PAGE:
The Danish Girl
The Danish Girl lacks an immediacy and vibrancy, as well as a genuine sense of emotional connection.
"Coupe de Ville" has a good heart and some nice moments, and would no doubt mean something to that hypothetical viewer who has never seen a movie like this before. But spare me. There is something deadening about the kind of formula picture where you know with absolute certainty what is going to happen, and how, and why. And "Coupe de Ville" is composed of so many formulas that they must have a template for it in screenwriting school.
This is a movie about how three brothers pick up a classic old car and drive it cross-country from Detroit to Florida, so they can deliver it to their dad, who is living in retirement and wants it as a surprise present for his wife. The car is a 1954 Cadillac, but never mind; any old car will do for a cross-country odyssey of self-discovery, as they proved with the Buick in "Rainman" and the pink Cadillac in the movie of the same name, and as they will no doubt also prove in the forthcoming movie "Ford Fairlane." When I see an old car at the center of a movie, warning signals go up. What does the car mean, and to whom? Usually it means that the filmmakers are eager to add instant nostalgia to their film, to lend it the psychic weight of an old car so that the journey can take on mythic proportions. The new cars get better mileage but, let's face it, there is something diminishing about the notion of driving cross-country on an odyssey of self-discovery in an Escort.
The movie's opening scenes show the three Libner brothers in the 1950s, at earlier ages. Already they're fighting all the time: Marvin (Daniel Stern), the oldest, a would-be disciplinarian; Buddy (Ayre Gross), in the middle, the dreamer and clown, and Bobby (Patrick Dempsey), the youngest, the rebel. Then we flash forward to 1963.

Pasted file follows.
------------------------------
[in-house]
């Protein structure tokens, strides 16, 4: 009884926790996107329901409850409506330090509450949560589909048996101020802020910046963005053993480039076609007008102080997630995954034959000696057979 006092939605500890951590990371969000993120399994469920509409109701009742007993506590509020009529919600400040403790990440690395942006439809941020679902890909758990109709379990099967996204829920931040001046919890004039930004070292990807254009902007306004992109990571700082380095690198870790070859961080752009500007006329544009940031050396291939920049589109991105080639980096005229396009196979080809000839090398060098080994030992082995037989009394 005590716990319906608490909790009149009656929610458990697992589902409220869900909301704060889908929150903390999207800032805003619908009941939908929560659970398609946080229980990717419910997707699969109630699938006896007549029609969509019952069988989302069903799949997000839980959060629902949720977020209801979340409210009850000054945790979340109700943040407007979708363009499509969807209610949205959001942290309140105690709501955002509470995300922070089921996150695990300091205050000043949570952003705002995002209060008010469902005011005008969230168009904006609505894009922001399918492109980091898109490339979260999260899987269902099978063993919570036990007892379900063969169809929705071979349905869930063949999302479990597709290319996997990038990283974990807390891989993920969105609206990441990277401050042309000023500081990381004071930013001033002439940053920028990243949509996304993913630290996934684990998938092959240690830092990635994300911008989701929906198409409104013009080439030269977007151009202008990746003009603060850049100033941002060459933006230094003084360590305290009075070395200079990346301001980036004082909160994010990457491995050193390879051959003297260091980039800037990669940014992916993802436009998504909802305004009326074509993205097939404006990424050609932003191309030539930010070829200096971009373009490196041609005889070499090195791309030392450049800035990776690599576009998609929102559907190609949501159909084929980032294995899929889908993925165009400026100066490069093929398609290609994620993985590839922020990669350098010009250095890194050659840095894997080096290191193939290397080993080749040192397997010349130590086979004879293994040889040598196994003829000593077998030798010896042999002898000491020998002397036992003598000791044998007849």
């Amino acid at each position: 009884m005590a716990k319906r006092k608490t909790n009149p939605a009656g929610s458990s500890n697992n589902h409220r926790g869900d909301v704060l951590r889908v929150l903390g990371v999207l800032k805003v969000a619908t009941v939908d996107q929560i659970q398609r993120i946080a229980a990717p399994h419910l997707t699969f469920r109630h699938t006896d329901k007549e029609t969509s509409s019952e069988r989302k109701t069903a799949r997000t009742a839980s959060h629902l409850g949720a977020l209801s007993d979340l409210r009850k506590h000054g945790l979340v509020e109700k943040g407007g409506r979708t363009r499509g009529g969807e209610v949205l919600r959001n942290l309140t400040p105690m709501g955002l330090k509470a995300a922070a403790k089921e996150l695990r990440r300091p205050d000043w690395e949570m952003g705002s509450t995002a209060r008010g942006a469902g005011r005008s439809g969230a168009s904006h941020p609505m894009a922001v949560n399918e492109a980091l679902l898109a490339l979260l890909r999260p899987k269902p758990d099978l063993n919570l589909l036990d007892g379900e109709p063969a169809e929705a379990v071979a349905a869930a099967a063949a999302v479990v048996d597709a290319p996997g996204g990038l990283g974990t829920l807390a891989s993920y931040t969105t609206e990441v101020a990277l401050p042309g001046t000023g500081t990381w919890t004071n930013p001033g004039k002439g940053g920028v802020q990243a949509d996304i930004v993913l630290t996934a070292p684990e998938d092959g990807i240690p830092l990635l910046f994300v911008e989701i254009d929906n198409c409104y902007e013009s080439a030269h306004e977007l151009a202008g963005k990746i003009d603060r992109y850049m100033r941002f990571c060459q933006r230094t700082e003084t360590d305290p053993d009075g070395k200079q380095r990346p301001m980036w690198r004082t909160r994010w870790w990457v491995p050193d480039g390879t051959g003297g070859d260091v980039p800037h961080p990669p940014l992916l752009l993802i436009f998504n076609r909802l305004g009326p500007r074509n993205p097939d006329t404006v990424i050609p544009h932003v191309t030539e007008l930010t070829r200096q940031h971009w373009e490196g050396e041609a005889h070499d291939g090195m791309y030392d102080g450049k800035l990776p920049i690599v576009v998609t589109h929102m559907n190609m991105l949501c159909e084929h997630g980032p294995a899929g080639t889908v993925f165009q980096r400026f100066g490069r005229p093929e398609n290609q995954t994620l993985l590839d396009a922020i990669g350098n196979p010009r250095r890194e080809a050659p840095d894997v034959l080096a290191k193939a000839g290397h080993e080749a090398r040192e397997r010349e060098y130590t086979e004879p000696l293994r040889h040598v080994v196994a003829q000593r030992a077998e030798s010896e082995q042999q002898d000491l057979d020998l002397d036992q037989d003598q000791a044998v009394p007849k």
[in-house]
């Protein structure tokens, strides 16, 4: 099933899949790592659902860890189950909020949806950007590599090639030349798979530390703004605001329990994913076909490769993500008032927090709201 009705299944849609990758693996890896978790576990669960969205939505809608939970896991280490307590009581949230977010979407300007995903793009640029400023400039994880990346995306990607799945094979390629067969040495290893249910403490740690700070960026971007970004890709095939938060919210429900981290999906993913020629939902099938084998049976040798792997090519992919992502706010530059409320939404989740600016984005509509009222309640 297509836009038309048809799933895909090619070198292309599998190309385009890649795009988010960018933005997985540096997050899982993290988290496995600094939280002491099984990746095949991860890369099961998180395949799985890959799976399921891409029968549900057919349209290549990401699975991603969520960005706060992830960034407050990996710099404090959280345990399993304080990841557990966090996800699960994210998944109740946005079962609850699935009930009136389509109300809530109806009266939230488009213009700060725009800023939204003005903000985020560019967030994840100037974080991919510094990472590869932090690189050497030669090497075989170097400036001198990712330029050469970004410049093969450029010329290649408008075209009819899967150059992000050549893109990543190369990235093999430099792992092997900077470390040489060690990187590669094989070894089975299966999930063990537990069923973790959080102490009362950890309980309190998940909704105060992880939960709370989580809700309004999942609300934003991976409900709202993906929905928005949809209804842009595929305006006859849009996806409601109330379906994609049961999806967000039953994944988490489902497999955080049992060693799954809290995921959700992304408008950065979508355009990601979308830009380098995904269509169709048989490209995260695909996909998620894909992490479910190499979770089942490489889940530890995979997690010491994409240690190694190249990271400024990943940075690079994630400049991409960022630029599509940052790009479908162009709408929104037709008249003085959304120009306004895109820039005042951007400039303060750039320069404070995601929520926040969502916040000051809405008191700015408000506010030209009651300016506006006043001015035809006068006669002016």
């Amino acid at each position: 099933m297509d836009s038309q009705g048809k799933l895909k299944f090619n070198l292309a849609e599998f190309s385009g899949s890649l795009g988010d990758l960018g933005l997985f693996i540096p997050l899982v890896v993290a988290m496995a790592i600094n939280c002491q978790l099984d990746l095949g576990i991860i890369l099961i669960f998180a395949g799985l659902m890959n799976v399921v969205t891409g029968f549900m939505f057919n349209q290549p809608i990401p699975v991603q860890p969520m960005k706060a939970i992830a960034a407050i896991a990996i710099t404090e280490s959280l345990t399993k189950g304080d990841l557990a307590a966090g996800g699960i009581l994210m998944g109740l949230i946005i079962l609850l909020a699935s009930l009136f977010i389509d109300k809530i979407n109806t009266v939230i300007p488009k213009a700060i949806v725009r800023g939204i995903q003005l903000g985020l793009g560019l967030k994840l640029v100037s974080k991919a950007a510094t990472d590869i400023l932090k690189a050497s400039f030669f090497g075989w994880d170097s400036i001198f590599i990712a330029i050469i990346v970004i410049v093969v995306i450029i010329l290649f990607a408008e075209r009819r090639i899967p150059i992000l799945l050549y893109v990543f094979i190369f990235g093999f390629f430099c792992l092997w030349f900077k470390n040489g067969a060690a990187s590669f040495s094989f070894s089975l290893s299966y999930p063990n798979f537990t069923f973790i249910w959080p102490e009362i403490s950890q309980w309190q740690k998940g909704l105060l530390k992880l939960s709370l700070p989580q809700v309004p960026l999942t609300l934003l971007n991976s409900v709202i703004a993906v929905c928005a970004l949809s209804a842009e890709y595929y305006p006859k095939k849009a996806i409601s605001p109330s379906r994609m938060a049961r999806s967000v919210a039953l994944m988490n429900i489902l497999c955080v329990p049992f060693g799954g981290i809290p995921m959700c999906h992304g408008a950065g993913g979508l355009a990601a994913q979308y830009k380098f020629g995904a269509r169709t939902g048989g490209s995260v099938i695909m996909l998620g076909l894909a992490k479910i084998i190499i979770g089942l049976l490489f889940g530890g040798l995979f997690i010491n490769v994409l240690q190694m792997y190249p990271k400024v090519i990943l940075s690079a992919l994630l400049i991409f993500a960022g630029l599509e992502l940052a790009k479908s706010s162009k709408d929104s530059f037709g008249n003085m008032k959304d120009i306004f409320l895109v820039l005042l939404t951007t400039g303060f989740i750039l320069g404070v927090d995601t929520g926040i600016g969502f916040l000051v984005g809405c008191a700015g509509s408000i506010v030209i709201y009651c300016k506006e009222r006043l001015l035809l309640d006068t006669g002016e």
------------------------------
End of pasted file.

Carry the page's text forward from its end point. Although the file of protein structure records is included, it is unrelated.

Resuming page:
Marvin has just been discharged from the Air Force and has returned home to pick up a 1954 Coupe de Ville and deliver it to Florida. His father (Alan Arkin) anxiously barks instructions into the phone - he wants the car to arrive without a scratch on it. And then it gradually develops that all three brothers will be going along on the trip.
Why all three? Because wise old Arkin hopes that on the trip they will bury the hatchet, learn to accept each other's differences and start to love their brothers. And why is Arkin so concerned that this will happen? If there is one thing I know about a movie like this, it's that when a character pronounces the word "doctor," he's got a dread disease and only months to live.
The structure of the movie is standard, basic Road Picturese, with colorful characters encountered along the way. There is a romance (between Buddy and the delightful Annabeth Gish) and an encounter with a crafty old auto repairman (James Gammon, in the movie's most entertaining performance) and a lot of fights, among themselves and with others. But mostly what I remember is Stern shouting at the top of his voice. The family fights get tiresome in this movie, particularly since we know they're obligatory warm-ups for the eventual reconciliation.
For a road picture, "Coupe de Ville" has a particularly uninspired visual style. The shots are there simply to photograph the actors and locales, and further the plot. No thought is given to making them intrinsically interesting - to developing a visual strategy for the movie. And even the backgrounds could use more variety. We don't get a real sense of traveling cross-country; the film feels more like Southern locations dressed up with out-of-state road signs.
I know this is the kind of movie many directors feel they have to get out of their systems. But I wish they could complete that catharsis by watching the existing clones of this story, instead of adding one more to the list.
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